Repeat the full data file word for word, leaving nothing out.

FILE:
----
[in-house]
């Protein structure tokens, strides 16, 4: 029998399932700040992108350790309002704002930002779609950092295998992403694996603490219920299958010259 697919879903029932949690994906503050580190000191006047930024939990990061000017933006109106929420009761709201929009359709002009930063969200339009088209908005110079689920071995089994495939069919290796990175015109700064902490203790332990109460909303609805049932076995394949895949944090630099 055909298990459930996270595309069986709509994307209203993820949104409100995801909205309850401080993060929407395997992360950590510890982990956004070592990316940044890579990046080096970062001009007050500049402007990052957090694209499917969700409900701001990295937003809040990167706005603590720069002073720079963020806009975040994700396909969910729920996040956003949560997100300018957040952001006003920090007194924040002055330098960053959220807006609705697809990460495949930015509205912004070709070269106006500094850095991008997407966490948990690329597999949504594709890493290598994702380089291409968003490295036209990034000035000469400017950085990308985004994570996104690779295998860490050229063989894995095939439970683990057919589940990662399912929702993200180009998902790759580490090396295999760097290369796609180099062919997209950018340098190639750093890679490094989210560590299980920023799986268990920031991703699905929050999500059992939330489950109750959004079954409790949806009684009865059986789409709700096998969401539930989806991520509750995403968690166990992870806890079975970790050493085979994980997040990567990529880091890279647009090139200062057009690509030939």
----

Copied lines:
[in-house]
């Protein structure tokens, strides 16, 4: 029998399932700040992108350790309002704002930002779609950092295998992403694996603490219920299958010259 697919879903029932949690994906503050580190000191006047930024939990990061000017933006109106929420009761709201929009359709002009930063969200339009088209908005110079689920071995089994495939069919290796990175015109700064902490203790332990109460909303609805049932076995394949895949944090630099 055909298990459930996270595309069986709509994307209203993820949104409100995801909205309850401080993060929407395997992360950590510890982990956004070592990316940044890579990046080096970062001009007050500049402007990052957090694209499917969700409900701001990295937003809040990167706005603590720069002073720079963020806009975040994700396909969910729920996040956003949560997100300018957040952001006003920090007194924040002055330098960053959220807006609705697809990460495949930015509205912004070709070269106006500094850095991008997407966490948990690329597999949504594709890493290598994702380089291409968003490295036209990034000035000469400017950085990308985004994570996104690779295998860490050229063989894995095939439970683990057919589940990662399912929702993200180009998902790759580490090396295999760097290369796609180099062919997209950018340098190639750093890679490094989210560590299980920023799986268990920031991703699905929050999500059992939330489950109750959004079954409790949806009684009865059986789409709700096998969401539930989806991520509750995403968690166990992870806890079975970790050493085979994980997040990567990529880091890279647009090139200062057009690509030939």